My James Bond Challenge continues with Diamonds Are Forever, the fourth Bond novel written by Ian Fleming, in 1956. 

Once again, my book review style is just a brain dump of my thoughts and comments whilst going through the book. Diamonds Are Forever is not one of my favourite movies so I was intrigued about what the book would be like.

  • I like the cold open with the scorpion. Pretty graphic too!
  • p12 – The first line from M is amusing, as there is no lead in or background to it at all. “Don’t push it in. Screw it in,” said M impatiently.
  • p.13 – Fleming gives a fascinating description about diamonds. I started being intrigued about diamonds myself after reading that.
  • p.14 – “And now you know as much about diamonds as I do.” I just really like M’s character, his directness and also the relationship that they have together. It’s sweet in a way.
  • p.15 – ‘There was a creak from M’s chair and Bond looked across the table at the man who held a great deal of his affection and all his loyalty and obedience.’ Aww.
  • p.19 – Bond certainly has a strong opinion about American gangsters. “There’s nothing so extraordinary about American gangsters,” protested Bond. “They’re not Americans. Mostly a lot of Italian bums with monogrammed shirts who spend the day eating spaghetti and meat-balls and squirting scent over themselves.”
  • p.25 – Bond’s first disguise! Seems to only be a tiny bit of make-up but apparently still makes him unrecogniseable. Good work.
  • Fleming is writing accents phonetically again!
  • Bond is in America again! Let’s see if Fleming is a bit scathing of Americans again like in Live and Let Die
  • p53 – “Diamands are Forever” is mentioned in a jewellery shop window
  • Felix is back! And now working as a P.I. for Pinkertons. Great to see him back and getting on with life after his big accident.
  • p61 – He meets Tiffany for only the second time and already they are getting very flirty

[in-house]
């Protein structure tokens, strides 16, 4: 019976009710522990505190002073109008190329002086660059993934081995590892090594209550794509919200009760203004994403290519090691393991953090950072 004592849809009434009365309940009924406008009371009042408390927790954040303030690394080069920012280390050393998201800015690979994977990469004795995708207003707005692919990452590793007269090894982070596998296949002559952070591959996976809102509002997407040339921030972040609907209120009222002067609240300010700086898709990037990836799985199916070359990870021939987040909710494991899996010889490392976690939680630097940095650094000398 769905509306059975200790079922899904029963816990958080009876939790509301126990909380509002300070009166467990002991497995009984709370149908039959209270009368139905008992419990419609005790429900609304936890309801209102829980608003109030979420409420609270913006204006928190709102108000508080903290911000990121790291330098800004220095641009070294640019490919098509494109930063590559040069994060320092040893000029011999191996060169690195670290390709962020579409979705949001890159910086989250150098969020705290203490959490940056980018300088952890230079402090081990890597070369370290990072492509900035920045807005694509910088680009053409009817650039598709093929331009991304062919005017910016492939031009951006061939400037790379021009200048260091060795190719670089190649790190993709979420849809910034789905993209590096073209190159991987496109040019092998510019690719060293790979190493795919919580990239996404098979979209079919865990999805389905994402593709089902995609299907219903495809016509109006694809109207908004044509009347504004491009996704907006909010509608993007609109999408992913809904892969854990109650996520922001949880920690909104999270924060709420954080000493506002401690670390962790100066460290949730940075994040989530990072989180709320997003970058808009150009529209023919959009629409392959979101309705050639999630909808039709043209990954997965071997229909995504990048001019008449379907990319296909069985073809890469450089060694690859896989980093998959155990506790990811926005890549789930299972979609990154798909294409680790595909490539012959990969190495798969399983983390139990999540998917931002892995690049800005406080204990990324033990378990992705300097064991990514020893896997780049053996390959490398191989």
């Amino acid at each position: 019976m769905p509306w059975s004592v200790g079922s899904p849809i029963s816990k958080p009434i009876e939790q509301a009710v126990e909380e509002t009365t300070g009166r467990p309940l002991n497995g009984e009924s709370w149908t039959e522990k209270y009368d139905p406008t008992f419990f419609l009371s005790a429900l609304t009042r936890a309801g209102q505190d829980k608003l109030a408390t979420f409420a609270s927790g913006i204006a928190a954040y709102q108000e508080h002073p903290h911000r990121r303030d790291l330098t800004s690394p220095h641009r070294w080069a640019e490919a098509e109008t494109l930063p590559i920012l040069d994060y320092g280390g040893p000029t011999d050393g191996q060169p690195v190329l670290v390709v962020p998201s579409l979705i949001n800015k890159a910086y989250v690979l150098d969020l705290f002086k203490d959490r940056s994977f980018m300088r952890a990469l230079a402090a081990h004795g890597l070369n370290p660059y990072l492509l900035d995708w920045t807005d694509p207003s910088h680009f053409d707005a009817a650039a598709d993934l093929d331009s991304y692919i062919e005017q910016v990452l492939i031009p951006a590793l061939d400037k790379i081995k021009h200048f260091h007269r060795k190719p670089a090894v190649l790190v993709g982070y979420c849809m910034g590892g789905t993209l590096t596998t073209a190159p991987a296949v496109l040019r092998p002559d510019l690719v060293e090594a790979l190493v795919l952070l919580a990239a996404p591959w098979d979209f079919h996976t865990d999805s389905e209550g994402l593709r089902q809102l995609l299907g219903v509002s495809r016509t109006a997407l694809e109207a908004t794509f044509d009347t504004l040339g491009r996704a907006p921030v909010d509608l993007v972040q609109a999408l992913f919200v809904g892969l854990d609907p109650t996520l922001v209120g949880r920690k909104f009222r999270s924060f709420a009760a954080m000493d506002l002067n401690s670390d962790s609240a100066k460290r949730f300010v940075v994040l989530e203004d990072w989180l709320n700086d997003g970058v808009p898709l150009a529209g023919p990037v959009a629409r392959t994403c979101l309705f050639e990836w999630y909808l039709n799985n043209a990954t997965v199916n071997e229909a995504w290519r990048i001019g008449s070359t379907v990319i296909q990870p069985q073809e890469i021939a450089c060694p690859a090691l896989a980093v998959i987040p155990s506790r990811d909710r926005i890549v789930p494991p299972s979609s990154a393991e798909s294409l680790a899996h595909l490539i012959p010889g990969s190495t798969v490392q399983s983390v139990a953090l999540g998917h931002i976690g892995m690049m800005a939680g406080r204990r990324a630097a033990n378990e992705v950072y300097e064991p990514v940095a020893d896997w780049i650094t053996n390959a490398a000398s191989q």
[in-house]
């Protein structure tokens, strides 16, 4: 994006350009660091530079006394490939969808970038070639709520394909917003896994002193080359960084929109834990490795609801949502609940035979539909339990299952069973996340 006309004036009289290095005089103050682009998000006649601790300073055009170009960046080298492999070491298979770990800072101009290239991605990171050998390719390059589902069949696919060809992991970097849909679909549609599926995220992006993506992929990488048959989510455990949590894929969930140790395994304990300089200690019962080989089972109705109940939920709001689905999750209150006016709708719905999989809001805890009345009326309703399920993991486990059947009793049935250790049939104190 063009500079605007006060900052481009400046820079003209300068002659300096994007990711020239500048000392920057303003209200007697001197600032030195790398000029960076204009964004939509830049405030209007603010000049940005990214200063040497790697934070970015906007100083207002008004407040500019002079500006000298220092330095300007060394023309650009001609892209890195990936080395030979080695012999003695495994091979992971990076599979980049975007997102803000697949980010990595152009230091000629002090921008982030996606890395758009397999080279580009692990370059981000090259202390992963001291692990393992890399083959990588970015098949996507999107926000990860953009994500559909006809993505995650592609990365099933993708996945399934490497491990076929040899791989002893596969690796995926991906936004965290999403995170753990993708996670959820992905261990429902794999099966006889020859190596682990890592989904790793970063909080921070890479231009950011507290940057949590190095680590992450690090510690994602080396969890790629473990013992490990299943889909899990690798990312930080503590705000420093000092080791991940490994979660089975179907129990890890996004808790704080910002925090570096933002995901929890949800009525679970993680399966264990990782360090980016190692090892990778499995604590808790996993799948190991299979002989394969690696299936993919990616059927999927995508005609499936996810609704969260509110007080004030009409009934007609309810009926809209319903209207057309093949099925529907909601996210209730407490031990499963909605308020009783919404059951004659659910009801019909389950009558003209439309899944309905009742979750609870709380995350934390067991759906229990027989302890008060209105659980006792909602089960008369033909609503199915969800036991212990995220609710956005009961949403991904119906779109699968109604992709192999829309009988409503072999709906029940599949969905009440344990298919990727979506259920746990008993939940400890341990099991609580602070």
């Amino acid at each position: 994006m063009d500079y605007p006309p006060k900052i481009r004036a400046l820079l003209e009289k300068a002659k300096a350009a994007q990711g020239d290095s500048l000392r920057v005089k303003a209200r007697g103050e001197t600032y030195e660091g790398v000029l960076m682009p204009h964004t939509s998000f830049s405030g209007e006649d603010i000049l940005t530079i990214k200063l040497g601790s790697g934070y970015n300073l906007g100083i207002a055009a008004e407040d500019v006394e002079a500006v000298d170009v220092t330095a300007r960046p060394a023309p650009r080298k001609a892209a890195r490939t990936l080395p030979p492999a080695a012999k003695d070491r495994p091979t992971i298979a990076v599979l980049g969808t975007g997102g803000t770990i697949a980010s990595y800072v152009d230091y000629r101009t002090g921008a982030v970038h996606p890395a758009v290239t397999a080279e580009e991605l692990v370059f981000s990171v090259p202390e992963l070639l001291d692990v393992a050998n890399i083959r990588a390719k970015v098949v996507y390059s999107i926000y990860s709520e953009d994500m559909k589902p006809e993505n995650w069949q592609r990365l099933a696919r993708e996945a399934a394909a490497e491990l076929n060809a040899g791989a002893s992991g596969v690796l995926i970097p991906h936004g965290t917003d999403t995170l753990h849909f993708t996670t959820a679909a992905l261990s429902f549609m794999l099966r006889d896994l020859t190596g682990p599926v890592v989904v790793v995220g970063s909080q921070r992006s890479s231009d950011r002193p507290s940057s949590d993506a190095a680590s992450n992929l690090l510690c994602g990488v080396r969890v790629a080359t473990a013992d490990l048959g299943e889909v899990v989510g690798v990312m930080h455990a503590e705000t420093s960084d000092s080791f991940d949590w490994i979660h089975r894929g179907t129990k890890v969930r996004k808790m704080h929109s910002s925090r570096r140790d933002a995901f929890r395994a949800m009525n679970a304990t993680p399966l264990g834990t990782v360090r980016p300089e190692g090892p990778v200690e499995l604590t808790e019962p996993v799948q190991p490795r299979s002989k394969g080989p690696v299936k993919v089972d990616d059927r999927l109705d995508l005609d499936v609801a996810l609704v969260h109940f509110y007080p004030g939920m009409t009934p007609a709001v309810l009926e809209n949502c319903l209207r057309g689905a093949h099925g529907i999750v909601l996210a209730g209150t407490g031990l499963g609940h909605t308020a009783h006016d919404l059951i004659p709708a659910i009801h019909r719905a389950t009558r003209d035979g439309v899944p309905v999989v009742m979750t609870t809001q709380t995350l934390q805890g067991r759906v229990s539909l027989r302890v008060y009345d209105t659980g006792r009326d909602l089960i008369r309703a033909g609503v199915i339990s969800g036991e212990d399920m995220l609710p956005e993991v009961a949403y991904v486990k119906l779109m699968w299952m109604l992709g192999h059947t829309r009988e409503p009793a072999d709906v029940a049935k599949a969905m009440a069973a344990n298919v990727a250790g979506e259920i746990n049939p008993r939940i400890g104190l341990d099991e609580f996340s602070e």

• p61 – He orders a Martini “shaken and not stirred’! That’s the first time he has asked for that. We will see how often it gets used in the novels now.
  • p62 – The banter between Bond and Tiffany is great. I really like Tiffany’s lines.
  • p64 – “He busied himself with lighting a cigarette, confuring up the professional to keep the human quiet.” Great line.
  • p64 – “…he’s so crooked, you shake hands with him you better count your fingers afterwards.” Another great line.
  • p68 – Bond eats Oeufs Benedict. Even posher than Eggs Benedict.
  • It’s interesting that Felix is actually beginning to sound like a bit of a showoff in this book.
  • p88 – Interesting that the company is called “Acme mud and sulphur”. I’ve only really ever heard of ACME being used in Road Runner cartoons.
  • p91 – I’m kind of getting used to Fleming calling people Negro or Negress now, as I guess it is perhaps a sign of the times back then, but in these next few pages he must say ‘The Negro’ about 50 times during this scene at the mud baths. I’m finding it pretty off-putting here. But there’s also an interesting paragraph starting with “Bond had a natural affection for coloured people.” Again there’s obviously a lot wrong with all these lines and descriptions but I’m curious as to actually how much inherent negative racism Fleming has in him himself. He certainly uses racist terms and makes sweeping sterotypes, and certainly seems to look at other races as ‘us and them’ (which is the definition of racism I guess), but he often seems to have quite a bit of respect for black people. Although he obviously still portrays them in very racist situations and stereotypes. Interestingly one ‘race’ that he is actually quite negative about is Americans! I’ve noticed in previous novels that he often has little jibes at aspects of the American culture. This novel is a prime example of that, as he portrays the main villains in the mafia as not very scary at all and with quite amusing names. I’m still unsure in general if he is actually extremely racist or if he is just indulging heavily in the racist vernacular of the day. I wouldn’t be surprised if the truth is that his dial is swinging more to the racist end of the scale.